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Exploring Italy is great fun, and even better if you have the peace of mind that comes with having good travel insurance in place.

Exploring Italy is great fun, and even better if you have the peace of mind that comes with having good travel insurance in place.

Patrick Ikhena
From the Travel team
2
minute read
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Posted 28 JANUARY 2020

Do I need travel insurance for Italy?

Although Italy is considered to have good healthcare, as with any trip, it’s a good idea to get the right level of travel insurance protection in place when you book your trip.

CORONAVIRUS UPDATE

Starting on 5 November, the Government has introduced a national lockdown for England that will last until at least 2 December. As part of this, the Foreign, Commonwealth and Development Office (FCDO) advise against all non-essential domestic and international travel.

If you choose to travel overseas to a destination while the FCDO has advised against non-essential travel, or domestically against the instructions of the UK Government, then your insurance policy will be invalid, and any claim will be rejected.

For those living in the UK but outside of England, the public health rules may differ, but you must abide by the restrictions imposed by your local authority.

We’ll continually review the situation, and update you with the latest FCDO or Government guidance on travel.

For more information, please see our coronavirus and travel insurance page.

Until then, stay safe.

Customers with more serious pre-existing medical conditions

When you declare medical conditions on our website, we will only show quotes from insurance providers who will cover for all declared medical conditions, with no exclusions.

The Money and Pension Service (MaPs) has also launched a directory of insurance providers, who may be able to provide quotes over the phone if you have more serious medical conditions. Find more information at the Money Advice Service or by calling the British Insurance Brokers Association on 0370 950 1790.

What is a good travel insurance policy for Italy?

A good travel insurance policy for Italy should include cover for medical expenses, of up to a limit of around £5 million and flight cancellations. You will also need to ensure you are covered if you lose your luggage or passport, or they’re damaged or stolen. If you’re going skiing, you’ll need to ensure you get additional winter sports cover.

How does the EHIC card affect travel insurance?

Italy is in the EU so it’s a good idea to take a European Health Insurance Card (EHIC) with you. This isn’t a substitute for travel insurance, but it gives you the right to state medical treatment on the same terms as Italian nationals.

One of the advantages of carrying and using an EHIC is that some insurance providers may waive your excess in the event of a medical claim. The cards are free. Simply apply for one from the NHS website – just don’t get caught out by websites that charge you.

What can travel insurance cover?

Check whether your travel insurance covers:

  • Medical care – the right policy will offer you protection if you were to fall ill or have an accident.
  • Flight cancellations and missed connections – your travel insurance could protect you against the extra costs that these events incur. Cover for things like a missed connection isn’t included in all policies, so if you want to be covered for this, make sure you check the policy T&Cs.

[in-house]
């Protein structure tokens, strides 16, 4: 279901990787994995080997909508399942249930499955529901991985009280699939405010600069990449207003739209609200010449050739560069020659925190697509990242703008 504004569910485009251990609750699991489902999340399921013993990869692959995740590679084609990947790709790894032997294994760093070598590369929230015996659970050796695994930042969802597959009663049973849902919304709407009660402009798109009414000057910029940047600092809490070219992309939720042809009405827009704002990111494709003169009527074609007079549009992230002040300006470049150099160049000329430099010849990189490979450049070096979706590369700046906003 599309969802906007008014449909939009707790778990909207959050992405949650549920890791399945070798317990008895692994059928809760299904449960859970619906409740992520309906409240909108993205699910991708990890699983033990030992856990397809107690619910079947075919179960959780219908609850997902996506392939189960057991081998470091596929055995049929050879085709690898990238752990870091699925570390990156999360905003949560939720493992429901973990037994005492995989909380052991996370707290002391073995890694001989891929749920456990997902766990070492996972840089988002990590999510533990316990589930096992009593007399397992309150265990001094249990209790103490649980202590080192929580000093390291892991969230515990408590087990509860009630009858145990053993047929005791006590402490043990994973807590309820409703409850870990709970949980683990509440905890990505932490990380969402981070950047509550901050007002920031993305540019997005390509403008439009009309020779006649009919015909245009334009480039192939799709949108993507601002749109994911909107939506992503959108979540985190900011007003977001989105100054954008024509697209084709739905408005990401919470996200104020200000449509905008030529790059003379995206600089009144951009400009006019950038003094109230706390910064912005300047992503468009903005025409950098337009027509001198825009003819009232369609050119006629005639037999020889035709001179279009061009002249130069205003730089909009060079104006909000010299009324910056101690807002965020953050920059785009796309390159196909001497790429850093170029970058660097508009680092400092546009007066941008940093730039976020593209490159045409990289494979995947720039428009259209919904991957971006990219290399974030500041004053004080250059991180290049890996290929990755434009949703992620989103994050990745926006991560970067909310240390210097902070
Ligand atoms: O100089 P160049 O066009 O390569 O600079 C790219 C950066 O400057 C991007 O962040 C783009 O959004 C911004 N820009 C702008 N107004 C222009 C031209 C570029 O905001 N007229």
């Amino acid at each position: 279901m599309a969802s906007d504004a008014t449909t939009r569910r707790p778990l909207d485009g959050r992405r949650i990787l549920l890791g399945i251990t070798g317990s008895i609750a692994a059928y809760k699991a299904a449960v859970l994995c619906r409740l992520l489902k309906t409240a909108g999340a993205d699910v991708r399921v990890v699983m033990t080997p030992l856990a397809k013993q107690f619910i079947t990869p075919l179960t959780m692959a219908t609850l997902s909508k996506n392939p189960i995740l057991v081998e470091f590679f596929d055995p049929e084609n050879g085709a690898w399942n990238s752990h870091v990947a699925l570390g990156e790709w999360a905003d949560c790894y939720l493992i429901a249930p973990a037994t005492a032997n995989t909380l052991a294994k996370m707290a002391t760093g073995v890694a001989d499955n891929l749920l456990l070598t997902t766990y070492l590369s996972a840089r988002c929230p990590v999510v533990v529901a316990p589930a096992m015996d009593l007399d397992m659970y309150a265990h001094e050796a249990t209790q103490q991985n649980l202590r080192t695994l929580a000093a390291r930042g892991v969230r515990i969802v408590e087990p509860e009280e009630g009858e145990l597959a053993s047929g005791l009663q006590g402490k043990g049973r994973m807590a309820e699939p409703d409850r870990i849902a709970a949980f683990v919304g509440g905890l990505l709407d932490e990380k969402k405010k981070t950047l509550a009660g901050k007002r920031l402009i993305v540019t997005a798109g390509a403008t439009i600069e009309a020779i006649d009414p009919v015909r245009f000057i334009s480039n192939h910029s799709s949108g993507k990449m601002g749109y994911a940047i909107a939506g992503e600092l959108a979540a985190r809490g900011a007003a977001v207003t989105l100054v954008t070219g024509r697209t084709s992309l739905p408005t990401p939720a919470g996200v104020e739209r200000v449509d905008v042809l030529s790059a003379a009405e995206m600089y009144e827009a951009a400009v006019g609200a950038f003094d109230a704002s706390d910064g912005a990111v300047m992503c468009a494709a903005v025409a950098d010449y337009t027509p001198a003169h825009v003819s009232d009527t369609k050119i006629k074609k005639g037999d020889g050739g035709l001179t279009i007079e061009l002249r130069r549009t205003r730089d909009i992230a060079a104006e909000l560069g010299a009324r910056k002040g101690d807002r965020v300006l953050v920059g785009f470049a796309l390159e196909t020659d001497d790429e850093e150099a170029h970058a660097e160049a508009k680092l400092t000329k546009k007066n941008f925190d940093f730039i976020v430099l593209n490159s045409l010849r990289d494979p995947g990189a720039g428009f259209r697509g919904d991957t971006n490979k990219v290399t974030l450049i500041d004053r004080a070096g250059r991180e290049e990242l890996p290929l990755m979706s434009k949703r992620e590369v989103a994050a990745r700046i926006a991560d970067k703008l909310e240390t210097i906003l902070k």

• Damage, loss or theft of your luggage – your travel insurance should cover you for replacing clothes, medicine and toiletries if your luggage is damaged, lost or stolen.  Remember to take note of any excesses that apply on your policy, as well as the overall possessions and single-item limits.
  • Holiday cancellation cover – different insurance providers will cover different reasons for cancellation, so pay particular attention to these. 

Any other tips for a trip to Italy?

Here are a few more travel facts about Italy to help you enjoy your trip.

  • Tipping: this isn’t usually expected in restaurants, but a 10-15% service charge may be added to your bill. Italians rarely tip taxi drivers, but a little on top is always appreciated.
  • Siestas: Some shops will close for a couple of hours during the day while most restaurants and bars will stay open.
  • Pickpockets: Italy is usually a safe and secure country to stay and travel in, but as with anywhere in the world, common sense should be used. Be careful in public places and don’t leave your valuables on display.
  • Visiting churches: Make sure you dress modestly. Avoid shorts and vests, so as not to cause offence.
  • Road safety: Italians like to drive fast. If you’re hiring a car or walking around take extra care on roads.
  • Train travel: You can be fined €20 for travelling without a ticket on the train. Don't board a train without a ticket and ensure it gets validated. To help ensure this doesn’t happen, find out more about taking the train in Italy with the practical guide from Trainline.

Where can I compare travel insurance quotes?

Travel insurance is a very competitive market, so it’s always worth shopping around.  

Whether you want a single trip to Italy covered or are buying travel insurance to cover you and your family for a year, we can help keep things simple.

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